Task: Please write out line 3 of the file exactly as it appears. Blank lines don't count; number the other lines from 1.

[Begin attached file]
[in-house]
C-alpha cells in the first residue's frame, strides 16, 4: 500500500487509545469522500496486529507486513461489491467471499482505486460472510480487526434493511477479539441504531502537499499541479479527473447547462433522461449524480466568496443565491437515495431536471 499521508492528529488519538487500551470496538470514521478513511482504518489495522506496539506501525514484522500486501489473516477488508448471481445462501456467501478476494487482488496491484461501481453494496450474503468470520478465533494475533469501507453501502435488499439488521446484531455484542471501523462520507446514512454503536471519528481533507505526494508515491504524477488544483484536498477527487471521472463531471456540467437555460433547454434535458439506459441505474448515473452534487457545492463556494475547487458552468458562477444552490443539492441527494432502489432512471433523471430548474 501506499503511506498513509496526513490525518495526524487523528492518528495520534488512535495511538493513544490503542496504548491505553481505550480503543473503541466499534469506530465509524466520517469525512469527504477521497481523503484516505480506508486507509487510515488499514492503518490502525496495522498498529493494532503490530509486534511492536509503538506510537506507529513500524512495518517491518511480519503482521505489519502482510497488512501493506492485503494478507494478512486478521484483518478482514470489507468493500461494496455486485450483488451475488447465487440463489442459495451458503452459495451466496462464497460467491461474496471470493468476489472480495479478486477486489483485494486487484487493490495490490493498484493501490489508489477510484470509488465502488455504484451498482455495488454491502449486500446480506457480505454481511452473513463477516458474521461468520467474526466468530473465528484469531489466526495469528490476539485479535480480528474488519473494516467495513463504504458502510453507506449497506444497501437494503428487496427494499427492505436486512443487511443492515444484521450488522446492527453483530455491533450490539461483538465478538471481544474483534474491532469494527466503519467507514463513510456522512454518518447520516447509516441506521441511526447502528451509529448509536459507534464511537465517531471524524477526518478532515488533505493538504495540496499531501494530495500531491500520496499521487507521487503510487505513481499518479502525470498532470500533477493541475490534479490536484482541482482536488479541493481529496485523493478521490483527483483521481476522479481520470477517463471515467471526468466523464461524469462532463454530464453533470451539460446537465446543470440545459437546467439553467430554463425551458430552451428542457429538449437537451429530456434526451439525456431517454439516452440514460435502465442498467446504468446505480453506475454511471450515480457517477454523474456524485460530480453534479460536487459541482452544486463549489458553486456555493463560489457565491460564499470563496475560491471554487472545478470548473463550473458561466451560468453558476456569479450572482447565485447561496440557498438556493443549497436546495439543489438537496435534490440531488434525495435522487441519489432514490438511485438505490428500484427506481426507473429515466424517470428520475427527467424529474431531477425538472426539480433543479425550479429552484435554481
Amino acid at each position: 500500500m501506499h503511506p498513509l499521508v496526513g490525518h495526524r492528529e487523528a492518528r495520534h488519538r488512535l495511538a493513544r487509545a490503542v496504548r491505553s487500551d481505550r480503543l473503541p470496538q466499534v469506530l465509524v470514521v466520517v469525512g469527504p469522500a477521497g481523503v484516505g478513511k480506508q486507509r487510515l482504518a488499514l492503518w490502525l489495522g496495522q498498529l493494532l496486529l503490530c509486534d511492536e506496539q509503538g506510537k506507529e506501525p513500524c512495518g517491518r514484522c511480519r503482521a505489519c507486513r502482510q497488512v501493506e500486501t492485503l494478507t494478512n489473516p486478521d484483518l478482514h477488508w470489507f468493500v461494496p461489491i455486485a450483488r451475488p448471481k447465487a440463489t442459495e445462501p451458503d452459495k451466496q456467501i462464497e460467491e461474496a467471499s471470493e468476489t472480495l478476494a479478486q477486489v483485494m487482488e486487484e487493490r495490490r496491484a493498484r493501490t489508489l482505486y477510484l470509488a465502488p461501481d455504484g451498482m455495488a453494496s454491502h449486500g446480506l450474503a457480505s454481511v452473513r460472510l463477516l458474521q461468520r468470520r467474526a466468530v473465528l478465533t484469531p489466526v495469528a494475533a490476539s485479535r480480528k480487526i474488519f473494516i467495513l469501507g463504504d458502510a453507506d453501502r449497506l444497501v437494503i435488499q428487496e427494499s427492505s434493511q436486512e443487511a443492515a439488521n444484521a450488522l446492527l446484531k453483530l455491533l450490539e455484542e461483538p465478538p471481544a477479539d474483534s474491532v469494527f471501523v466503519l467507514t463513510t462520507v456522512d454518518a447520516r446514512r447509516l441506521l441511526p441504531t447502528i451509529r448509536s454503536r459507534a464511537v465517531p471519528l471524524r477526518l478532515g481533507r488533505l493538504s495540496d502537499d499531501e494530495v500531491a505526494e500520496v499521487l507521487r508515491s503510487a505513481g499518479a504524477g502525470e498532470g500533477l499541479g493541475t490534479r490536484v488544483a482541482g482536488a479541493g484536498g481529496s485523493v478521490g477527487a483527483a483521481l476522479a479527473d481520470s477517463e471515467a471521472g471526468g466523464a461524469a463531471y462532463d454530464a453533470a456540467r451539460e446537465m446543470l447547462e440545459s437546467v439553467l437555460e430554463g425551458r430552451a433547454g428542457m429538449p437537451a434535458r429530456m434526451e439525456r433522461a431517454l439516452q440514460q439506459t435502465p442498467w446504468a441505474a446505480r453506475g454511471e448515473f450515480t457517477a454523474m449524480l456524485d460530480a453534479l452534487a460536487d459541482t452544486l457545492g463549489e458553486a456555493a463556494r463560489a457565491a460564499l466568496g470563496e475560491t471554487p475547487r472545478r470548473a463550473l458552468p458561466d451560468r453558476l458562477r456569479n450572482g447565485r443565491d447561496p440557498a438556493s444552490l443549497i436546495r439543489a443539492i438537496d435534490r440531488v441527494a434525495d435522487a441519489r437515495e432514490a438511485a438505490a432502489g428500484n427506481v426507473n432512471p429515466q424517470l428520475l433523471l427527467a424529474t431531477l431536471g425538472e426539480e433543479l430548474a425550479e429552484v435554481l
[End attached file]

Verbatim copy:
Amino acid at each position: 500500500m501506499h503511506p498513509l499521508v496526513g490525518h495526524r492528529e487523528a492518528r495520534h488519538r488512535l495511538a493513544r487509545a490503542v496504548r491505553s487500551d481505550r480503543l473503541p470496538q466499534v469506530l465509524v470514521v466520517v469525512g469527504p469522500a477521497g481523503v484516505g478513511k480506508q486507509r487510515l482504518a488499514l492503518w490502525l489495522g496495522q498498529l493494532l496486529l503490530c509486534d511492536e506496539q509503538g506510537k506507529e506501525p513500524c512495518g517491518r514484522c511480519r503482521a505489519c507486513r502482510q497488512v501493506e500486501t492485503l494478507t494478512n489473516p486478521d484483518l478482514h477488508w470489507f468493500v461494496p461489491i455486485a450483488r451475488p448471481k447465487a440463489t442459495e445462501p451458503d452459495k451466496q456467501i462464497e460467491e461474496a467471499s471470493e468476489t472480495l478476494a479478486q477486489v483485494m487482488e486487484e487493490r495490490r496491484a493498484r493501490t489508489l482505486y477510484l470509488a465502488p461501481d455504484g451498482m455495488a453494496s454491502h449486500g446480506l450474503a457480505s454481511v452473513r460472510l463477516l458474521q461468520r468470520r467474526a466468530v473465528l478465533t484469531p489466526v495469528a494475533a490476539s485479535r480480528k480487526i474488519f473494516i467495513l469501507g463504504d458502510a453507506d453501502r449497506l444497501v437494503i435488499q428487496e427494499s427492505s434493511q436486512e443487511a443492515a439488521n444484521a450488522l446492527l446484531k453483530l455491533l450490539e455484542e461483538p465478538p471481544a477479539d474483534s474491532v469494527f471501523v466503519l467507514t463513510t462520507v456522512d454518518a447520516r446514512r447509516l441506521l441511526p441504531t447502528i451509529r448509536s454503536r459507534a464511537v465517531p471519528l471524524r477526518l478532515g481533507r488533505l493538504s495540496d502537499d499531501e494530495v500531491a505526494e500520496v499521487l507521487r508515491s503510487a505513481g499518479a504524477g502525470e498532470g500533477l499541479g493541475t490534479r490536484v488544483a482541482g482536488a479541493g484536498g481529496s485523493v478521490g477527487a483527483a483521481l476522479a479527473d481520470s477517463e471515467a471521472g471526468g466523464a461524469a463531471y462532463d454530464a453533470a456540467r451539460e446537465m446543470l447547462e440545459s437546467v439553467l437555460e430554463g425551458r430552451a433547454g428542457m429538449p437537451a434535458r429530456m434526451e439525456r433522461a431517454l439516452q440514460q439506459t435502465p442498467w446504468a441505474a446505480r453506475g454511471e448515473f450515480t457517477a454523474m449524480l456524485d460530480a453534479l452534487a460536487d459541482t452544486l457545492g463549489e458553486a456555493a463556494r463560489a457565491a460564499l466568496g470563496e475560491t471554487p475547487r472545478r470548473a463550473l458552468p458561466d451560468r453558476l458562477r456569479n450572482g447565485r443565491d447561496p440557498a438556493s444552490l443549497i436546495r439543489a443539492i438537496d435534490r440531488v441527494a434525495d435522487a441519489r437515495e432514490a438511485a438505490a432502489g428500484n427506481v426507473n432512471p429515466q424517470l428520475l433523471l427527467a424529474t431531477l431536471g425538472e426539480e433543479l430548474a425550479e429552484v435554481l